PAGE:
For $9,000, Your Chariot Awaits

Illustration for article titled For $9,000, Your Chariot Awaits
Nice Price Or No DiceIs this used car a good deal? You decide!

Minivans may not be the most exciting cars around, but as exemplified by today's Nice Price or Crack Pipe Dodge Colt Vista, they don't have to give up style for capaciousness. The question is, will you find this one's price to be too much to give up?

The Battle of Britain was fought once again yesterday, only this time with a little help from the Americans - er, the Germans. That's because the Ford 2.8-powered 1966 Spitfire emerged from the fray victorious, with an 81% Nice Price win. It was, you might say, its finest hour.


Fine and Minivan are two words that you don't normally piece together in a single sentence other than FINE, we'll take the minivan, but the Porsche WILL start, I can promise you that. One look however, at today's two-tone 1991 Dodge Colt Vista and you might want to make an exception to that rule, and potentially forget about the Porsche.

The three-row Vista provided a smaller, and more traditionally wagon-like alternative to Chrysler's home-grown minivans, perhaps targeting buyers who had an aversion to sliding doors. This one comes from the last year of that first generation and ticks off pretty much every option box you could want - 2-litre 4G63 engine, five speed manual gearbox, all-wheel drive and enough class to garner the primo valet spot at Applebee's.

Illustration for article titled For $9,000, Your Chariot Awaits

As I'm sure you all know, the Dodge Colt Vista was a badge-engineered version of the Mitsubishi Chariot - or Nimbus if you're from Australia, where it won the Wheels COTY award in ‘84. That origin makes it car-based, with the 98-horse SOHC four mounted transversely and the rear-drive being made available via a transaxle power takeoff. It also sports decent sight-lines, and a roomy, airy cabin plus an interior that's about as ‘80s as you can get.


But the best part of this Vista is the ad. The seller, who appears to live in Denver Colorado, is seemingly suffering from the oxygen deprivation effects of that mile-high city which manifests itself as ALL CAPS syndrome and compulsive listification disorder. He also uses the term superior twice and divulges that one of his delights is a flat dashboard containing an instrument panel. Less delightful apparently is properly repairing a busted tail light lens.

Illustration for article titled For $9,000, Your Chariot Awaits

If you can make it through all that you'll discover that this Vista rocks but 88,000 miles on its clock, and has intermittent wipers. Classy! It also sports a red and brown interior to go with the merlot over silver paint job on the outside. That's complemented by what look like OEM wheels, but from some other OEM, and mud flaps on all four fenders. Oh, and it has overhead pushbutton reading lights!

The seller also seems to be some sort of anarchist, only stating RESENT VEHICLE MAINTENANCE instead of the more typical question authority. In spite of that apparent bout of Ron Paulsey, he does note that the Dodge has had its struts and shocks, brakes, filters, tires, and plugs all recently replaced. I guess in reality he's a LINO.

Illustration for article titled For $9,000, Your Chariot Awaits

One of the things that really two girls my one cup is when somebody sets a price for something and then says that they are accepting offers over that amount. Um, yeah, eff that. Unless what you're selling is Selena Gomez-flavored popsicles then the way it works is by first setting a ridiculously high starting price, above what you'd realistically take. The prospective buyer then counters with an insultingly low response. This goes back and forth a few times until either you meet in the middle, or everything devolves into fisticuffs and eventually kissing. THAT'S HOW IT'S DONE.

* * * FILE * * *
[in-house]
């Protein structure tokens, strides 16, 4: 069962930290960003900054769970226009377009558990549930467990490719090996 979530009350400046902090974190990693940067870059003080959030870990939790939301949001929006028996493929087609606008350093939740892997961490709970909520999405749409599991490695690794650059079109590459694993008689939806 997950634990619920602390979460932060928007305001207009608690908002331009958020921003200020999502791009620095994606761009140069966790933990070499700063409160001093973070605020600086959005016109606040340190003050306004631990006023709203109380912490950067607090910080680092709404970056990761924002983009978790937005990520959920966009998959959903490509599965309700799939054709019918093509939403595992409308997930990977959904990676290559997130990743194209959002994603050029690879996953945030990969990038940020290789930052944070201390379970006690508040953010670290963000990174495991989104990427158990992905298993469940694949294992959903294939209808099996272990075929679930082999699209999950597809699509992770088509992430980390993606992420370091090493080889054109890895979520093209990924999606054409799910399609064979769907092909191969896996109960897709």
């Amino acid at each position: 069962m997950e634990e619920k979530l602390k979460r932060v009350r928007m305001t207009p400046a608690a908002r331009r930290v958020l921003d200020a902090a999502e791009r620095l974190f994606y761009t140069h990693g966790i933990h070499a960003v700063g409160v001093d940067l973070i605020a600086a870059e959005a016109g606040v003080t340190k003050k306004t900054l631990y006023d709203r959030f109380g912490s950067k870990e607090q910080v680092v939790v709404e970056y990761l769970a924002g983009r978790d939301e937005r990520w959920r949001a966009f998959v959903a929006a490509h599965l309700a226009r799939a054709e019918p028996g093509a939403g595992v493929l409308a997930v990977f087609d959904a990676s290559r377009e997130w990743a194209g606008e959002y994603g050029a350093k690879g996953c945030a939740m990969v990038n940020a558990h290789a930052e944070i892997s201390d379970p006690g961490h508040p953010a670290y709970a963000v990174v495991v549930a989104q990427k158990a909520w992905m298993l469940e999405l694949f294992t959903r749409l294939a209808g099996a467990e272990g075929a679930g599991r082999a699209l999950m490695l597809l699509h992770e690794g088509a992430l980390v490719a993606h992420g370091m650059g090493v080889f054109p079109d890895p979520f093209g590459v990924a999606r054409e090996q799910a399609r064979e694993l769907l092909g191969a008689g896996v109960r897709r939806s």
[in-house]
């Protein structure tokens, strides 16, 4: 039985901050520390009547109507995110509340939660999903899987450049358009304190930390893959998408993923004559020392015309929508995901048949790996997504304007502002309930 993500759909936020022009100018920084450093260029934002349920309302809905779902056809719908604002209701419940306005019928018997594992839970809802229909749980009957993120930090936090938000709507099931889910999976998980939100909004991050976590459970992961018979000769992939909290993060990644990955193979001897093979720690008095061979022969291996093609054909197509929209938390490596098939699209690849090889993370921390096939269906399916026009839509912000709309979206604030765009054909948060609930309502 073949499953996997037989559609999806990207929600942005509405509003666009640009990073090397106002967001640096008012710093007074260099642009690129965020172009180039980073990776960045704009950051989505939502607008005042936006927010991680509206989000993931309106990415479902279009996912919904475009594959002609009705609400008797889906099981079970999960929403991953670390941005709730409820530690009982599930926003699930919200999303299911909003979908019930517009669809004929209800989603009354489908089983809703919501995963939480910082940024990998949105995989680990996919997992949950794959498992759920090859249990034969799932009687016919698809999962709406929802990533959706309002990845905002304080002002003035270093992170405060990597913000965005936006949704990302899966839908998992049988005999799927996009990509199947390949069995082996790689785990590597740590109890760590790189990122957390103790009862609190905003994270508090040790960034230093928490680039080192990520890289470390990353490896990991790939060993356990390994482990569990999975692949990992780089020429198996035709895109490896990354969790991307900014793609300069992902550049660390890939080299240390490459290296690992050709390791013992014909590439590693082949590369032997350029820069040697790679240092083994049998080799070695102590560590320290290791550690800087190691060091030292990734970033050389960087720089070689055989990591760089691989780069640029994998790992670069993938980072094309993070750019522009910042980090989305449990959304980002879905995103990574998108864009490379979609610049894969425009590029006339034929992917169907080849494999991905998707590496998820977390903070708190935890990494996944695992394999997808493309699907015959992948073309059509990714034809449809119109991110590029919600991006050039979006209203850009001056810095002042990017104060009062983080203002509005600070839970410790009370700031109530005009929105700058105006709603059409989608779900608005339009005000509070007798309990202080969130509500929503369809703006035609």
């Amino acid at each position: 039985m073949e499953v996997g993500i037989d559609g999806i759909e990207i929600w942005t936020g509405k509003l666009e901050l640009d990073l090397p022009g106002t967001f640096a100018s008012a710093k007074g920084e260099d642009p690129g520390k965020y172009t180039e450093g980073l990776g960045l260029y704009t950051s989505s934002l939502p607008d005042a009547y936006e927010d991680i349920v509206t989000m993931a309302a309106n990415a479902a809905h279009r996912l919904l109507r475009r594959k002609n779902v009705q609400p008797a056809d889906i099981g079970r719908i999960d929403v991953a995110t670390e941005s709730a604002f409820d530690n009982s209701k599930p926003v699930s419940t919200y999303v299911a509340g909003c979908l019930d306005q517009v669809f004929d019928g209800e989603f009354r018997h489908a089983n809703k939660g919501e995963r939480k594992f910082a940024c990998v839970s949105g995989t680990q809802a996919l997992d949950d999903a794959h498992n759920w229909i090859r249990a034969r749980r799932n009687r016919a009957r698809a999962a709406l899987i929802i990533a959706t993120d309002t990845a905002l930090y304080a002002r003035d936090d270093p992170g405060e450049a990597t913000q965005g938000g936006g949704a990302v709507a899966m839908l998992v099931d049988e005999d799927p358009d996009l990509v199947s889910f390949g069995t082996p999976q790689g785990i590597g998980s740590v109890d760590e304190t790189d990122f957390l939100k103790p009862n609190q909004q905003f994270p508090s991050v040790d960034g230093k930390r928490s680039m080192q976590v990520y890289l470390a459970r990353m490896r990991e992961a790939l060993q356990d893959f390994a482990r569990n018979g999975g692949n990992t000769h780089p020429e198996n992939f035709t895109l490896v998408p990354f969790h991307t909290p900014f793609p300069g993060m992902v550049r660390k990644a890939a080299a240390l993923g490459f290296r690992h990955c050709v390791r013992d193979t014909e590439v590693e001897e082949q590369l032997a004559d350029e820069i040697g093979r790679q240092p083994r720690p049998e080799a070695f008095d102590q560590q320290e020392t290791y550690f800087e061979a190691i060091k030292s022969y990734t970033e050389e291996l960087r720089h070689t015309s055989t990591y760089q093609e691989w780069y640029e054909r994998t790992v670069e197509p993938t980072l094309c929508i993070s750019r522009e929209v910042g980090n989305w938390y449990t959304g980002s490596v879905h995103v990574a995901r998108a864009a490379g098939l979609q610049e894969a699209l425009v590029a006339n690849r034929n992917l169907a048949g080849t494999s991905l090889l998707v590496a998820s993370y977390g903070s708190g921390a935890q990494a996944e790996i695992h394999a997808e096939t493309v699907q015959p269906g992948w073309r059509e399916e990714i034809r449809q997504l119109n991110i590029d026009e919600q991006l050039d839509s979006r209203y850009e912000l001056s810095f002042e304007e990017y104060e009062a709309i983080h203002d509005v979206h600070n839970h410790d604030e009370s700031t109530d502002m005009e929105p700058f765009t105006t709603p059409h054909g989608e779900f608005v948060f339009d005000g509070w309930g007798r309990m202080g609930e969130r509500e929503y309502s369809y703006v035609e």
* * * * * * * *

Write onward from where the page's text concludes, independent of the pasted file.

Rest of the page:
This guy doesn't get that, and it's now up to you to determine if he also doesn't get how much this Dodge Colt Vista is worth. The starting point for the offers he is accepting is $9,000 - what do you think, is that a good beginning for this Vista? Or, is that price a non-starter?

You decide!


Denver Craigslist or go here if the ad disappears.

H/T to Bigblockbear, for the superior hookup!

Help me out with NPOCP. Click here to send a me a fixed-price tip, and remember to include your commenter handle.

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My first car was a Colt... it taught me many things. I know this much, I bought mine in 96, an auto, FWD model, and it sold for $3k then. 16 years would not have added to its value, I assure you that.

I have never had a car that was so actively trying to kill me.

That car had the tiniest tires on it of any car I've seen. It hydroplaned under braking with alarming eagerness and was very hard to regain control of. I slid past the roads I intended to turn at on numerous occasions when it was wet, and I wasn't even going fast because I knew it intended my death. Skinny tires, squishy suspension and squishier seats meant that cornering was always a toss up between "Will I slid out of the seat?" vs. "Will I understeer off this 45 mph off ramp?"

It was an understandably short relationship though, as 3 months in someone pulled out in front of me when I was doing 35 and of course I couldn't stop in time, my contact patch being about equivalent to driving on 4 band-aids, and not with the sticky side down. Hood, fender, bumper, light, grille and whatever underneath were damaged, and they totaled the car. It still drove, it made one last trip to the insurance office where I got a check for I think $2100.

So, yeah, even then this thing wasn't worth anywhere near $9,000. And let's be frank, there are cheaper ways to risk your life.